REID: To open a door of understanding, the President invoked his own connections to Islam.
OBAMA: I'm a Christian. But my father came from a Kenyan family that includes generations of Muslims. As a boy I spent several years in Indonesia, and heard the call of Yazan at the break of dawn and at the fall of dusk.
REID: He said it's time for critics of the Muslim world to shed their mis-perceptions.
OBAMA: Islamic culture has given us majestic arches and soaring spires, timeless poetry and cherished music, elegant calligraphy, and places of peaceful contemplation. And throughout history, Islam has demonstrated through words and deeds the possibilities of religious tolerance and racial equality.
REID: But he also said Muslims must end their negative stereotypes of America.
OBAMA: Just as Muslims do not fit a crude stereotype, America is not the crude stereotype of a self-interested empire. The United States has been one of the greatest sources of progress that the world has ever known.
REID: And the President went through what he called some 'blunt truth-telling,' on about seven different issues, urging the Muslim world to do more on everything from democracy, to women's rights, to Middle East peace. Harry.
SMITH: Chip Reid in Cairo this morning, thank you. CBS News analyst and Mideast expert Reza Aslan joins us now from London. Good morning.
REZA ASLAN: Good morning, Harry.
SMITH: How do you think this is going to play in the Muslim world?
ASLAN: Well, look, this speech, as Chip said, was billed as a truth-telling moment, and it - that it certainly was. I mean there was the usual platitudes that we expected with regard to mutual respect, the things that Obama has said before. But there was also some very frank talk about issues, about the Israeli/Palestinian conflict, the wars in Iraq and Afghanistan, women's rights, democracy, and especially, again, when it comes to the Arab/Israeli conflict, there were some words that Obama used that had never been used before by any American president, including the word 'occupation,' and the word 'Palestine.' I think this is going to be really remarkable, the way that the Muslim world reacts.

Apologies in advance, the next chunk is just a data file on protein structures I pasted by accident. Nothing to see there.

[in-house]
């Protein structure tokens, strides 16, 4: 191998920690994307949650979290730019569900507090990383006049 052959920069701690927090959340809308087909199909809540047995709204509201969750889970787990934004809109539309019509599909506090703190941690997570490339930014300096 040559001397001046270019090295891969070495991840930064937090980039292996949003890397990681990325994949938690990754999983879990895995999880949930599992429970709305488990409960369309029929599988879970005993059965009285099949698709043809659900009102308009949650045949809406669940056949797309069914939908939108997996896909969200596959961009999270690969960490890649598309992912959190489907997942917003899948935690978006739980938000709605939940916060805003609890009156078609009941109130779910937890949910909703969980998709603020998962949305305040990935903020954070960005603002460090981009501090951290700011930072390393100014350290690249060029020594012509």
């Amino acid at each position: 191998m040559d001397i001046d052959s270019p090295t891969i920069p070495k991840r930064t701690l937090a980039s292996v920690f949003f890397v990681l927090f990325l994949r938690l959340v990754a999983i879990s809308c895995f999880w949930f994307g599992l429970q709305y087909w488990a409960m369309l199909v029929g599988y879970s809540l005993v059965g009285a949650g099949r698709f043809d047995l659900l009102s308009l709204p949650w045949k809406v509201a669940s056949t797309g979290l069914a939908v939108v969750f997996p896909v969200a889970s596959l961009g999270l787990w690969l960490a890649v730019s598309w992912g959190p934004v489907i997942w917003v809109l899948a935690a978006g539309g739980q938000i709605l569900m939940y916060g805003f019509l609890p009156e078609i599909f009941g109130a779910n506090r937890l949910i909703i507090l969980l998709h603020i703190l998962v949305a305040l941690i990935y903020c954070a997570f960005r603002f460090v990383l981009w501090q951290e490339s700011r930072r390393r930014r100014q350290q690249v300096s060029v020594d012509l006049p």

SMITH: It was very interesting to watch this president in action. It was - he was not only presidential, he was also professorial. He was very much a teacher this morning. He was giving Americans and Muslims a history lesson, and among the things that he came down hard on was the support for the two-state solution. But he also was so strong in his condemnation of Al Qaeda, and the Taliban.
ASLAN: He was. And he did so in a very sophisticated manner, bringing up a fundamental fact that the Muslim victims of Al Qaeda, and these violent extremists, far outnumber the Christian or Jewish, or for that matter, American, victims. And that did get a good applause line. One thing that I thought was very interesting, and watching this speech, that really had the most sort of fascinating mixed reaction in that crowd, was when he talked very forcefully about women's rights in the Muslim world. I thought that that was really fascinating, and I - and I expect that that's going to get a lot of debate in the Muslim world, which is precisely what Obama wanted.
SMITH: And also talking about democracy in Egypt, in a place where free speech is not exactly a common currency.
ASLAN: Yes, I have to say that if there was a weakness in this speech, it was probably the democracy talk. This was something that Egyptians especially wanted to hear some more from the Obama administration. Particularly in what the United States was willing to do to actively promote democracy. Perhaps he was a bit hamstrung by the fact that he was in Egypt as a guest of Hosni Mubarak, who certainly is one of the most dictatorial leaders of that region. But at - at the very least, he made a re-commitment of the United States to pursue political development, and more importantly, he talked about economic development as the key to socio-political development, and I think that that is something that the Muslim world is going to appreciate.
SMITH: Reza Aslan thank you very much for your expertise this morning. Do appreciate it. The whole world is going to be talking about this speech most of the day today. And we're going to continue talking about it, too, some more.
-Kyle Drennen is a news analyst at the Media Research Center.